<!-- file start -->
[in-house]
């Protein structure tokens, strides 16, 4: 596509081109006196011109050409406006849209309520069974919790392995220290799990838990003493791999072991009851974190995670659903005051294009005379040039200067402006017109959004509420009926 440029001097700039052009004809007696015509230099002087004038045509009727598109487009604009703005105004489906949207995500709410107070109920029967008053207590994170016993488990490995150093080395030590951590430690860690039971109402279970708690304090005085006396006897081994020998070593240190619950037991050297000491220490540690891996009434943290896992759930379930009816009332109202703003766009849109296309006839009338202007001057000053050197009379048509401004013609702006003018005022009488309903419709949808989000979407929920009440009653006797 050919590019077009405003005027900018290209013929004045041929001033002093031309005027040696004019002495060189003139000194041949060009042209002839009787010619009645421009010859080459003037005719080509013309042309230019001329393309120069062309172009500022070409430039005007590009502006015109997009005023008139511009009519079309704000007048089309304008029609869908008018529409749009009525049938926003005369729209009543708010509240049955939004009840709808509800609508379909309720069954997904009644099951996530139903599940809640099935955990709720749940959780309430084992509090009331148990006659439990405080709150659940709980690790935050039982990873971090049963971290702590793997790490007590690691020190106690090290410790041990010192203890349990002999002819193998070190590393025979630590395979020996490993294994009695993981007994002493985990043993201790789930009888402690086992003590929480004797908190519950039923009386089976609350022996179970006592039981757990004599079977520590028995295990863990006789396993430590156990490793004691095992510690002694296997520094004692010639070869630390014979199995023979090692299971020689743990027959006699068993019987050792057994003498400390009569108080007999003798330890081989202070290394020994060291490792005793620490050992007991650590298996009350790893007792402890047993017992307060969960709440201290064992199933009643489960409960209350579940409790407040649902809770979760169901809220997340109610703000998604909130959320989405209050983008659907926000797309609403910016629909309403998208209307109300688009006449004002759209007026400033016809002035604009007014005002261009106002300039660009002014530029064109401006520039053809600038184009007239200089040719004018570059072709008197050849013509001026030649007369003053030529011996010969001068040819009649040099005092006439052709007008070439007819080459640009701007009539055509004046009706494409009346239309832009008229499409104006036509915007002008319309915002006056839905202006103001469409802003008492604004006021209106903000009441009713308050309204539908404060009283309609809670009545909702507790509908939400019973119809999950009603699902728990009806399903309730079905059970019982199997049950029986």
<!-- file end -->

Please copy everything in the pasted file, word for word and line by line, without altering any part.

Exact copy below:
[in-house]
């Protein structure tokens, strides 16, 4: 596509081109006196011109050409406006849209309520069974919790392995220290799990838990003493791999072991009851974190995670659903005051294009005379040039200067402006017109959004509420009926 440029001097700039052009004809007696015509230099002087004038045509009727598109487009604009703005105004489906949207995500709410107070109920029967008053207590994170016993488990490995150093080395030590951590430690860690039971109402279970708690304090005085006396006897081994020998070593240190619950037991050297000491220490540690891996009434943290896992759930379930009816009332109202703003766009849109296309006839009338202007001057000053050197009379048509401004013609702006003018005022009488309903419709949808989000979407929920009440009653006797 050919590019077009405003005027900018290209013929004045041929001033002093031309005027040696004019002495060189003139000194041949060009042209002839009787010619009645421009010859080459003037005719080509013309042309230019001329393309120069062309172009500022070409430039005007590009502006015109997009005023008139511009009519079309704000007048089309304008029609869908008018529409749009009525049938926003005369729209009543708010509240049955939004009840709808509800609508379909309720069954997904009644099951996530139903599940809640099935955990709720749940959780309430084992509090009331148990006659439990405080709150659940709980690790935050039982990873971090049963971290702590793997790490007590690691020190106690090290410790041990010192203890349990002999002819193998070190590393025979630590395979020996490993294994009695993981007994002493985990043993201790789930009888402690086992003590929480004797908190519950039923009386089976609350022996179970006592039981757990004599079977520590028995295990863990006789396993430590156990490793004691095992510690002694296997520094004692010639070869630390014979199995023979090692299971020689743990027959006699068993019987050792057994003498400390009569108080007999003798330890081989202070290394020994060291490792005793620490050992007991650590298996009350790893007792402890047993017992307060969960709440201290064992199933009643489960409960209350579940409790407040649902809770979760169901809220997340109610703000998604909130959320989405209050983008659907926000797309609403910016629909309403998208209307109300688009006449004002759209007026400033016809002035604009007014005002261009106002300039660009002014530029064109401006520039053809600038184009007239200089040719004018570059072709008197050849013509001026030649007369003053030529011996010969001068040819009649040099005092006439052709007008070439007819080459640009701007009539055509004046009706494409009346239309832009008229499409104006036509915007002008319309915002006056839905202006103001469409802003008492604004006021209106903000009441009713308050309204539908404060009283309609809670009545909702507790509908939400019973119809999950009603699902728990009806399903309730079905059970019982199997049950029986």